News - November 3, 2011

Talent-spotting on campus

They are tenacious hunters who keep their eyes skinned. They are on the lookout for fresh young talent among students all over the campus. Once they set their sights on you, they'll corner you ... and offer you a stunning career opportunity. They are called campus recruiters, and you get them in Wageningen too.

Teun de Bakker, MSc student of Food Technology, is one of them. He looks around him for talent, in his study association for example, and at Ceres. His employer, Ebbinge and Company, is looking for future managers and technical staff. He was once recruited by a talent scout himself. ‘A nice experience.' Any ambitious student will be keen to get onto Teun's radar. He explains how he goes about it: ‘I look for sociable people, with a certain level of ambition in their studies of course.' Yet high grades are not the most important factor. Make sure you are active both in your study programme and beyond it. Join clubs, serve on boards and committees or start your own company. ‘You could also join a band', says Teun. ‘You just have to show that you want to make something of your life.'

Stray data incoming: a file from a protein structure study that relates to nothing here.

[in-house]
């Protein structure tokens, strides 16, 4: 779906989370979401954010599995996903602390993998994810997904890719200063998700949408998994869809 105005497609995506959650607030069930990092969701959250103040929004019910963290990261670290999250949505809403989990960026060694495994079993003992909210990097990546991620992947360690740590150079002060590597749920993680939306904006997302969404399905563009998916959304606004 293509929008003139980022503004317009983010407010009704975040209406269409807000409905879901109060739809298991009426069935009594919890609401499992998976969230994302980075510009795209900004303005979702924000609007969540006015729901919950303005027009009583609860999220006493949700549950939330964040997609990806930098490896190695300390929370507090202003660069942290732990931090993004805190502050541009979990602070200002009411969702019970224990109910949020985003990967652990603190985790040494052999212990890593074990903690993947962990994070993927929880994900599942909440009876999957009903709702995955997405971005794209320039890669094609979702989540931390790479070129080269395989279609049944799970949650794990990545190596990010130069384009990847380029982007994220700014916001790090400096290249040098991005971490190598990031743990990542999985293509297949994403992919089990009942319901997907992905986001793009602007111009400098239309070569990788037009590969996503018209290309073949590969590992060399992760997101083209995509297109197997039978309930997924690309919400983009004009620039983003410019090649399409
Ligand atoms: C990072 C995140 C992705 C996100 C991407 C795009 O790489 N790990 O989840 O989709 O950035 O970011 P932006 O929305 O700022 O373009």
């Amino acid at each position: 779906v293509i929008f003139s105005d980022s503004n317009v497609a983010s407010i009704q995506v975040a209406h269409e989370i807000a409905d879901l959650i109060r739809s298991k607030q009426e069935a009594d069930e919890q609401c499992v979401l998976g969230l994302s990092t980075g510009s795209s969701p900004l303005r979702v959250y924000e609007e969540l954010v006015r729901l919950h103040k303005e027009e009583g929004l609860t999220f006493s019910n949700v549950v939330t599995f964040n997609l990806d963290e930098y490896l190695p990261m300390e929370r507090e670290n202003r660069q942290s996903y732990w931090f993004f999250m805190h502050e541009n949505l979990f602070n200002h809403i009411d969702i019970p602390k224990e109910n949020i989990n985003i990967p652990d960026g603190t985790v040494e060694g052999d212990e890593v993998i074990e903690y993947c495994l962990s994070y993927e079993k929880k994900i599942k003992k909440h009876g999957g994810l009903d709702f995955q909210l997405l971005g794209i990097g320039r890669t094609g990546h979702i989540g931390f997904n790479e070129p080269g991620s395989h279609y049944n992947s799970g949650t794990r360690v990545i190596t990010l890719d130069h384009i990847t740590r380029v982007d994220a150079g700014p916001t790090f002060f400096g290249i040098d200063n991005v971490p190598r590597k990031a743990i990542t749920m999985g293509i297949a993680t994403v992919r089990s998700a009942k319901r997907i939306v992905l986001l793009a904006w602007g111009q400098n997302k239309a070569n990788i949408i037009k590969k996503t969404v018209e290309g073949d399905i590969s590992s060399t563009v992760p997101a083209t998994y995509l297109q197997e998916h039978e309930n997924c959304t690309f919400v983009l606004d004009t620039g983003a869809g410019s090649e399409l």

Top appeal
Having spotted his talent, Teun doesn't pounce immediately. ‘You approach someone gently and don't spring anything on them.' By having a one-to-one chat, he soon gets the measure of the person. He is looking for students with aspirations for their future and a wish to make a go of it in the business world. He seldom draws a blank; in fact, most of the students he approaches feel honoured. It's a great opportunity for them.
Teun's employer is a headhunting consultancy firm that links students up with companies. Ebbinge helps them with career choices and grooms them so that they have top appeal as applicants. Students are trained in writing a good CV and getting through an assessment, for example. They can also come and see how things work at an in-house company day. ‘You can even come in at a later stage in a selection process', says Teun. ‘All nice opportunities that students can't arrange for themselves.'